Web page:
Win-wins

The winners of our annual Cause + Action Awards show the impact brands can have in the CSR space, while two new awards reflect important shifts in advertising.

The annual CSR issue is one of our favourites, as we get to check in on everyone’s passion projects. It’s energizing to see so many brands stepping up their CSR efforts and focusing in on more effective programs, such as Campbell’s and Shoppers. And many are ramping up internal eco efforts, such as Unilever’s green power commitment.
In fact, you could argue brands are filling a regulatory role when it comes to CSR. When a business with the clout of Walmart decrees packaging reduction thresholds, it has immediate impact and is very enforceable. Marketers also have more skills in changing attitudes and encouraging behaviours than regulators do, so it’s no surprise that their efforts are exponentially more powerful when married to causes. That’s what inspired our CSR superhero cover.
The tagline of strategy’s Cause + Action Awards is “Brand plans that are changing minds. And matter.” When we created C + A back in 2007, it seemed a little grandiose, but the idea was to inspire readers, and each year the entries have delivered. Our winners show the impact brands can have, so check out how efforts like Hellmann’s Real Food Movement are changing the landscape.
To keep identifying “bold vision and brand new ideas” as per our tagline, strategy has two new initiatives. First off, we’re launching the AToMiC Awards. I know, I know, more awards. But this one responds to an important shift in advertising, as well as feedback on awards in general.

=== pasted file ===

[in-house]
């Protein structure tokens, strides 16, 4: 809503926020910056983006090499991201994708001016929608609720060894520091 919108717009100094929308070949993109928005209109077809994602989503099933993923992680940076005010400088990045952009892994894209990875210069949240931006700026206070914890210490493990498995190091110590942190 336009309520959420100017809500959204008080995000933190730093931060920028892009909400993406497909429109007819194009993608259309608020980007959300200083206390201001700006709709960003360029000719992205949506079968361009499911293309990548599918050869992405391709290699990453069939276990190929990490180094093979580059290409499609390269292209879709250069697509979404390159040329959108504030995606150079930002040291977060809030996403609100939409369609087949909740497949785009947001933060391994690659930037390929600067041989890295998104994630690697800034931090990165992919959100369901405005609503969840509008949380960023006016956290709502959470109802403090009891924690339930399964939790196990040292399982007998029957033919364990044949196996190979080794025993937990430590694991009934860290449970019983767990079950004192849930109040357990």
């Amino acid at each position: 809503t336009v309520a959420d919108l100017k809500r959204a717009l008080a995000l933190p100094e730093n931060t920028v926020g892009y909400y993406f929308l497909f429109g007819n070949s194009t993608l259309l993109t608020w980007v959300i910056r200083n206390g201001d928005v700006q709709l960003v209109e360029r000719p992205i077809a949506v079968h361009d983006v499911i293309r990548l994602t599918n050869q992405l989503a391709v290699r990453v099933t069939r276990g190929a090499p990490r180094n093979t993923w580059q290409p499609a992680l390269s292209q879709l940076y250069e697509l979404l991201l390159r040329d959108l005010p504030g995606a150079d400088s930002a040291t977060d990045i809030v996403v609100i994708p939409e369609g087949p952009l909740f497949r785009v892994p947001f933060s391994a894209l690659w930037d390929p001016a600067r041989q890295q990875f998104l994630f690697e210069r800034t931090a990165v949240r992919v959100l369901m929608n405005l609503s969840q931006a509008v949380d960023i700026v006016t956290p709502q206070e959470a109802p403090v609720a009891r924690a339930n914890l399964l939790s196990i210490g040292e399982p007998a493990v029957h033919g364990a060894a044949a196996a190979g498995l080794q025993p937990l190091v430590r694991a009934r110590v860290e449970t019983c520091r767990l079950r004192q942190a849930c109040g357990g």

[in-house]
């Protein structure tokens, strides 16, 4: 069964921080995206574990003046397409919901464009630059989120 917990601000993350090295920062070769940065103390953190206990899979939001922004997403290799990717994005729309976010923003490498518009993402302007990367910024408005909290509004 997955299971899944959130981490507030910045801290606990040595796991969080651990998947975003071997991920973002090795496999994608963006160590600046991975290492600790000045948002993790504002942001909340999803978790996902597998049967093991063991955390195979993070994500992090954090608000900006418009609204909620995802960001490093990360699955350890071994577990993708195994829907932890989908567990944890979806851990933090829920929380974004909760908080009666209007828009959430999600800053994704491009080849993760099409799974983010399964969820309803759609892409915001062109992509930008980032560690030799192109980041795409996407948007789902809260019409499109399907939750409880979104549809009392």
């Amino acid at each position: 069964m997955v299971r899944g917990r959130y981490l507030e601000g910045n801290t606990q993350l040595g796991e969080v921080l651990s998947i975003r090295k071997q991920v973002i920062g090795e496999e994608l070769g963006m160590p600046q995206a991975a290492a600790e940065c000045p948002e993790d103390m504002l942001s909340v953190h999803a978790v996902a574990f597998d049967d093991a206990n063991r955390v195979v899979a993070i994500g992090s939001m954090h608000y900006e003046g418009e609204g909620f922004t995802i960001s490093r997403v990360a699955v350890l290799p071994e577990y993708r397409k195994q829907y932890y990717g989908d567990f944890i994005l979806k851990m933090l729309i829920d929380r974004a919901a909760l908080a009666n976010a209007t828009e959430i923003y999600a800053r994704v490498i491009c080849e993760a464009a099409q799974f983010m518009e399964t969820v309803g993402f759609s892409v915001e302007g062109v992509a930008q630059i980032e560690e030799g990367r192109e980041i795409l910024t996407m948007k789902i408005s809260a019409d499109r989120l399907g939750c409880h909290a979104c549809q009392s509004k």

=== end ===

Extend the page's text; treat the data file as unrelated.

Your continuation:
Now that brands’ goal is to be closer to content, the strategy marketing industry and Playback production communities have more in common. So, partnering with Playback, the journal of record for Canada’s TV, film and interactive industry, strategy’s AToMiC Awards celebrate the accomplishments that challenge the media status quo, and show the way forward for the overall Canadian media industry.
Most awards shows consist of a group of peers checking out each other’s work. AToMiC brings together the new partners whose collaboration is key to deeper connection with audiences – across advertising, media, technology and content categories – to recognize the programs and plans that embody the best thinking across this new mediaverse.
AToMiC will recognize the work of a media agency, a digital agency or AOR, as long as it blows up conventional thinking in some potent mix of advertising, media, technology and creativity. We’re also looking for mediaco-side developments that take content platforms and models to a new level – whether it’s a MMOG or a property that launches with an amazing array of touchpoints.
I’d like to thank AToMiC co-chairs Lauren Richards of Media Experts and Mark Childs of Campbell Canada for coming up with brilliant judging scenarios, not to mention winnowing it all down to a dozen categories so only the work worth noting gets its due.
We’re also grateful for the input of our advisory board, spanning all sides of the mediascape, who will join judging co-chairs Lauren and Mark as the first AToMiC jury: Cossette’s Nick Barbuto, Marblemedia’s Mark Bishop, CBC’s Alan Dark, John St.’s Stephen Jurisic, Unilever’s Sharon MacLeod, AOL’s Graham Moysey and Barbara Smith of the Globe and Mail.
The first AToMiC Awards show is this fall and the winners will be featured in the October issue of strategy, and at Strategyonline.ca, Mediaincanada.com and Playbackonline.ca. The deadline to throw your hat into the ring is July 15.
And finally, strategy’s Agency of the Year competition is giving digital its due. As more campaigns become digitally driven, it’s time to see who has the strongest body of work. So, 2011 marks the inaugural Digital Agency of the Year Awards, and we’re curious who’ll take the stage this November.

Cheers, mm
Mary Maddever, exec editor, strategy, Media in Canada and stimulant

PS: Befitting our CSR superhero, we have an uber-green cover form thanks to Montreal-based Pazazz Printing. Using a UV process that takes half the energy and yields less waste, their new press uses eco inks (VOC and HAP free) and can handle a wider array of recycled stock. Nice.